John Piper discusses Exodus 34 in a sermon, “The Lord, a God Merciful and Gracious”
The sheer fact that Exodus 34 exists is proof that God is a God of mercy. This is the second time God has met Moses on the mountain to make a covenant with the people of Israel. When Moses came down from the mountain the first time, the people had fallen in love with the works of their own hands. They were worshiping a golden calf.
But let me describe one way to see their relationships with each other.
Picture a triangle: at either side of the base are the first and last statements about God, namely, that he is merciful and gracious (on the left side of the base) and that he forgives iniquity and transgression and sin (on the right side of the base).
Then, half way up the sides of the triangle on either side, picture the second and fourth statements about God, namely, that he is slow to anger (on the left side) and that he keeps steadfast love for thousands (on the right side of the triangle).
Finally, picture at the top of the triangle in the middle the third statement about God, namely, that he is abounding in steadfast love and faithfulness.
Now the point of this picture is to suggest that the first and last statements go together and the second and fourth go together and the third is central to all five. Let’s start with the center and top of the triangle.
Abounding in Steadfast Love and Faithfulness
God abounds in steadfast love and faithfulness. Two images come to my mind. The heart of God is like an inexhaustible spring of water that bubbles up love and faithfulness at the top of the mountain. Or the heart of God is like a volcano that burns so hot with love that it blasts the top off the mountain and flows year after year with the lava of love and faithfulness.
When God uses the word “abounding,” he wants us to understand that the resources of his love are not limited. In a way, he’s like the Federal government: Whenever there’s a need, he can just print more money to cover it. But the difference is that God has an infinite treasury of golden love to cover all the currency he prints. The U.S. government is in a dream world. God banks very realistically on the infinite resources of his deity.
I said earlier that there is a connection between the first three sermons in this series and this one. God is who he is , and God is free , God is almighty , and now God is merciful. The connection is that the absolute existence, the sovereign freedom, and the omnipotence of God are the volcanic fullness that explodes in an overflow of love.
The sheer magnificence of God means that he does not need us to fill up any deficiency in himself. Instead his infinite self-sufficiency spills over in love to us who need him. We can bank on his love precisely because we believe in the absoluteness of his existence, the sovereignty of his freedom, and the limitlessness of his power.
So at the top of the triangle stands the infinite abundance of God’s love, spilling over down each side for the good of his repentant people.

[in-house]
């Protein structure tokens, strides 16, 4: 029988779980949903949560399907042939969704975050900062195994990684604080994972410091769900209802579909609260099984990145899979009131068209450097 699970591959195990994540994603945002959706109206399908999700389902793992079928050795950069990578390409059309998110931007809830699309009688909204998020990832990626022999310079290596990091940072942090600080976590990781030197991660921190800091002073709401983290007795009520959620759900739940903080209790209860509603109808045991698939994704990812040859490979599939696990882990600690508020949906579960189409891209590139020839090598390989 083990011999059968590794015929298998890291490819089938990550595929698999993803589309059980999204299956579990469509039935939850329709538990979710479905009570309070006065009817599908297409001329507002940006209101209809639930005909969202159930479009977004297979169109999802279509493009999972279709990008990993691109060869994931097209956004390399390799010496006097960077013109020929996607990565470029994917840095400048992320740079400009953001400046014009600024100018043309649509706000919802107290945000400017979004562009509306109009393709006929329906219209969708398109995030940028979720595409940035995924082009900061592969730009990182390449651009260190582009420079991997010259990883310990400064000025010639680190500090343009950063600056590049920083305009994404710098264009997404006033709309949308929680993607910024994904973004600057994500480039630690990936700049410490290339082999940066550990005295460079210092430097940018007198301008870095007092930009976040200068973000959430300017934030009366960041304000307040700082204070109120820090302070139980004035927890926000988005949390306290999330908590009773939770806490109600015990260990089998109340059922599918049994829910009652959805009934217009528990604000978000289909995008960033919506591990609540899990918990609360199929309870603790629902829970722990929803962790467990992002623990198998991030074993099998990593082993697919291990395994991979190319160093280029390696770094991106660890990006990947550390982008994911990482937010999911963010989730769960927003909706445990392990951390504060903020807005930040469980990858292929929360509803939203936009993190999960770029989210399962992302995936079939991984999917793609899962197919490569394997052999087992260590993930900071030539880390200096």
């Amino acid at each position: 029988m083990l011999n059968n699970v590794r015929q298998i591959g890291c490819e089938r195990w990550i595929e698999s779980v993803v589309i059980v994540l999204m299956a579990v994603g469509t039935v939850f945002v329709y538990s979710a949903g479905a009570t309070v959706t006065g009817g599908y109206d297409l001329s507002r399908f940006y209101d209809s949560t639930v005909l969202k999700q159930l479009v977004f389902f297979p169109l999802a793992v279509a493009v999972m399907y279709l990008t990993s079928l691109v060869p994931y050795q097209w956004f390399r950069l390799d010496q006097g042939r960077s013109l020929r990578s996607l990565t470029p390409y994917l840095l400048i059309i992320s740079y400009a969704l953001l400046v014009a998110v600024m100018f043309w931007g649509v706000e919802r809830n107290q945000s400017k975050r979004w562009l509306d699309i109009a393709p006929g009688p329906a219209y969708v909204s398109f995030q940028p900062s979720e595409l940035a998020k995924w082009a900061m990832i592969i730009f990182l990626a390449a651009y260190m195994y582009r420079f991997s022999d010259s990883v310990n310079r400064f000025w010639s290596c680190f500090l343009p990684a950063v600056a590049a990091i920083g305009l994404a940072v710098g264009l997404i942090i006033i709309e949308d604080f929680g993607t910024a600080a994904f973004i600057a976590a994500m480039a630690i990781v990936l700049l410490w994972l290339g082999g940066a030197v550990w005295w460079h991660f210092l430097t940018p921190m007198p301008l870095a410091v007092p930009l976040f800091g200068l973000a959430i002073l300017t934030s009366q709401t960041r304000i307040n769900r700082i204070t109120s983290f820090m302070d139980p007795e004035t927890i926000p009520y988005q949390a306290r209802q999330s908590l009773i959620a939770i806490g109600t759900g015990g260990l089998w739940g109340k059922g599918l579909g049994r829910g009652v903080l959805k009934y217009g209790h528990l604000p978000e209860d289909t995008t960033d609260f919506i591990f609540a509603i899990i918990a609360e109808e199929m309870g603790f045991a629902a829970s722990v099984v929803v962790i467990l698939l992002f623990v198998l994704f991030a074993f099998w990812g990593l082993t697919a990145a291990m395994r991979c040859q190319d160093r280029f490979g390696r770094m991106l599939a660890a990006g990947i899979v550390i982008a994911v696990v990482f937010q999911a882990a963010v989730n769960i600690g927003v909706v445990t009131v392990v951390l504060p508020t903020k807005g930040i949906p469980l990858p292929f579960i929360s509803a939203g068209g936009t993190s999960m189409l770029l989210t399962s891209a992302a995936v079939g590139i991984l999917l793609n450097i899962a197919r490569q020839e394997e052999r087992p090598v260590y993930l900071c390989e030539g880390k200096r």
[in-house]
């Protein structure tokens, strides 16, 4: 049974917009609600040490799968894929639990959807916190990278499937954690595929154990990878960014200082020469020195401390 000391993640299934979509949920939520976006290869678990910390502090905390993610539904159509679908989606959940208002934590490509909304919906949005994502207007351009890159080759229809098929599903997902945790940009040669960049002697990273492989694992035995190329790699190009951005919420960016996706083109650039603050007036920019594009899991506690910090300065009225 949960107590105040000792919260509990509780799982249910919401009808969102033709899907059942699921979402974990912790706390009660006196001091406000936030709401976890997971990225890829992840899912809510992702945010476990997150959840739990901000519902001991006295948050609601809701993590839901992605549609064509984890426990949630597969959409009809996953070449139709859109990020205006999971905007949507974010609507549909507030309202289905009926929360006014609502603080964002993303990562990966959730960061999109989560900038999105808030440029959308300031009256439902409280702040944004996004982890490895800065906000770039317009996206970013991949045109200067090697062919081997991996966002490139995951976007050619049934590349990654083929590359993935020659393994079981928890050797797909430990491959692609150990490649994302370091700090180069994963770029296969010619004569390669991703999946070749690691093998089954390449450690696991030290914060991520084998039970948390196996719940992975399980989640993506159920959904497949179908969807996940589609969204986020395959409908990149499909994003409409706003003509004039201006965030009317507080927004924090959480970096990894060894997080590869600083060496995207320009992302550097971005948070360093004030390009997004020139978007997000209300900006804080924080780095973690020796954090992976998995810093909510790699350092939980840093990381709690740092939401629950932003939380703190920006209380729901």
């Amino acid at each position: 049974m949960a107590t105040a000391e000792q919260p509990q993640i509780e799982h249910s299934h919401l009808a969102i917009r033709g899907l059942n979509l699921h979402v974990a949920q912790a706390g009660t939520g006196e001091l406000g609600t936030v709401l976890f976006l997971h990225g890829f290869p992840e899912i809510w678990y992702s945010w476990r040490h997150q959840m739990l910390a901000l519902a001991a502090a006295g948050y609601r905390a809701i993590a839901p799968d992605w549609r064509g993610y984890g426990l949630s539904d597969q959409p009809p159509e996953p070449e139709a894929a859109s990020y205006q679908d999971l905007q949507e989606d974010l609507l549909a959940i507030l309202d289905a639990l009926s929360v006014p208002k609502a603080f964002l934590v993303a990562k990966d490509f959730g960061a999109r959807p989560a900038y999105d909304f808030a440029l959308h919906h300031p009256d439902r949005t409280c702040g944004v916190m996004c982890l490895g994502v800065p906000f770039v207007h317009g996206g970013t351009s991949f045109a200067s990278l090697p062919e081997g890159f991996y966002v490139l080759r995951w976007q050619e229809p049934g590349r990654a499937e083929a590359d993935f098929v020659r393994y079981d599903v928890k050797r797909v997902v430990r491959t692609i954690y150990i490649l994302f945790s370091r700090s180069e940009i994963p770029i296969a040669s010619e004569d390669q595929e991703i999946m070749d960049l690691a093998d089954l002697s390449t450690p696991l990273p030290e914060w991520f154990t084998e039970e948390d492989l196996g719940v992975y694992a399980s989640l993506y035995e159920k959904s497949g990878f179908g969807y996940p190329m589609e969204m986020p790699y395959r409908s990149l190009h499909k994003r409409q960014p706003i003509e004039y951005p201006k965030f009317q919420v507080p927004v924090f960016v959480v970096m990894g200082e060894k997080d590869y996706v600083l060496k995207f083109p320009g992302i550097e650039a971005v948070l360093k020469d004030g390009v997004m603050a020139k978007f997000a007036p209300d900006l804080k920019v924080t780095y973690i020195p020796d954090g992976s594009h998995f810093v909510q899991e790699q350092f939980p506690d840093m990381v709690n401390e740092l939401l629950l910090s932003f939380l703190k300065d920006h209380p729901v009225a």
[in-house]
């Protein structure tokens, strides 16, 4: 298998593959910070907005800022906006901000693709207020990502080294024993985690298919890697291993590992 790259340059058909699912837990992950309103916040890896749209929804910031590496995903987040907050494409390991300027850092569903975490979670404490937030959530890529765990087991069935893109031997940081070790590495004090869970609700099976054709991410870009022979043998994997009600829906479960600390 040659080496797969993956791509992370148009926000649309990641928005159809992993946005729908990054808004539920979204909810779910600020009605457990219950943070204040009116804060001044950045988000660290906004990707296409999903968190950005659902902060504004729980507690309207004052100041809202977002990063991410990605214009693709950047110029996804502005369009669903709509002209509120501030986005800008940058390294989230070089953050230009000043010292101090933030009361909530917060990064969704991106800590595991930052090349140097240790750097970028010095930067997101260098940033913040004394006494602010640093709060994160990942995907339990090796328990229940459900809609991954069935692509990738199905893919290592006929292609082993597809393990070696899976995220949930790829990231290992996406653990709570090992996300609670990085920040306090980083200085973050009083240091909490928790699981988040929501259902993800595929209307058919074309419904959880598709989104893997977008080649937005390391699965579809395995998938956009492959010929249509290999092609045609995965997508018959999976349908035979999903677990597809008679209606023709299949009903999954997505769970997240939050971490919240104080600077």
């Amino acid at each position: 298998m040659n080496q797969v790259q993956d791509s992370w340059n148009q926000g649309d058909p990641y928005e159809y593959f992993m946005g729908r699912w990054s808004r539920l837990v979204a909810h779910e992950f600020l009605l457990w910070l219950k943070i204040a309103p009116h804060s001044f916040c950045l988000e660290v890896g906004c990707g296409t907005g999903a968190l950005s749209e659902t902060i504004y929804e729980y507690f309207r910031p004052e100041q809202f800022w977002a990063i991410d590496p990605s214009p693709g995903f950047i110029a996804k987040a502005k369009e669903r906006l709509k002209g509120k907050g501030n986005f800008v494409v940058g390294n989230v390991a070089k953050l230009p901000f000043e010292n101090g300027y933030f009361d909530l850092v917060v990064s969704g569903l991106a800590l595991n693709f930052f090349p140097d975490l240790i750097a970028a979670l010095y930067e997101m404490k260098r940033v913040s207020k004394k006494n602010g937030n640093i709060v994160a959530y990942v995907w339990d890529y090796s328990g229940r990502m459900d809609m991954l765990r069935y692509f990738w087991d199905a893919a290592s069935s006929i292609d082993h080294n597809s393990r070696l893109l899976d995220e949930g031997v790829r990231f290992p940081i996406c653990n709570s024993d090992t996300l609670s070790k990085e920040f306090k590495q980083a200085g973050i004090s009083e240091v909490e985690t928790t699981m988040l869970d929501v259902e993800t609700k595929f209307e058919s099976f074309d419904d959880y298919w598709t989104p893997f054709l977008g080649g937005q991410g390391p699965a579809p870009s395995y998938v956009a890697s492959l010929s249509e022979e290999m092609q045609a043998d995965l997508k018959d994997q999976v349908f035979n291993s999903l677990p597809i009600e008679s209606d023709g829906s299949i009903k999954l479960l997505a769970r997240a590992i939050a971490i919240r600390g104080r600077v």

Slow to Anger, Keeping Steadfast Love
In the middle of each side are the second and fourth statements about God in Exodus 34:6–7. He is slow to anger, and he keeps steadfast love for thousands. When God says that he keeps steadfast love, the focus is on the durableness of his love. It lasts. It perseveres. It keeps on flowing.
And I see a connection between that perseverance of God’s love and the statement that God is slow to anger. Love cannot last where anger has a hair trigger. If God’s anger had a hair trigger, his love would not last one day in my life. If rockets of wrath shot out from God’s eyes every time I sinned, I would be blown to smithereens before I got out of bed in the morning.
But he shouts on Mount Sinai, “I am slow to anger!” He holds back his wrath by the reigns of his love. He is long-suffering. He is extraordinarily patient. And so he keeps steadfast love. He guards it and preserves it by being slow to anger.
Merciful and Forgiving
This leads us to the final pair of statements about God at the base of the triangle. If God is slow to anger even though we give him ample reason to be angry with us because of our sin, then he must be very merciful and forgiving—”merciful and gracious—forgiving iniquity and transgression and sin.” The reason God is slow to anger is not that he doesn’t notice our sin but that he forgives it.
And not just some kinds of sin. For those of you who feel that there is a category of sin that is beyond God’s forgiveness please submit your own opinion and feeling to the Word of God. The reason God used all three Hebrew words for sin here is to show that all sorts and degrees of sin are forgivable. He forgives iniquity and transgression and sin. He piles them up to make plain what he means. There are no categories of unforgivable sins. The only sin that is unforgivable is the sin that is unrepentable. If you can repent and turn from your sin, you can be forgiven.
Jesus Christ Confirms God’s Merciful Nature
I close with this reminder and invitation. Jesus Christ came into the world to confirm that God is just who he said he was on Mount Sinai—”a God merciful and gracious slow to anger, abounding in steadfast love and faithfulness, keeping steadfast love for thousands, forgiving iniquity and transgression and sin.” Turn from your sin this morning, trust in Jesus Christ as your Savior and Lord, and you will find a wideness in God’s mercy like the wideness of the sea.
If somebody demands of you (or perhaps you demand of yourself): How do you know that’s the way God is? you can answer, because Jesus Christ lived it and sealed it with his blood.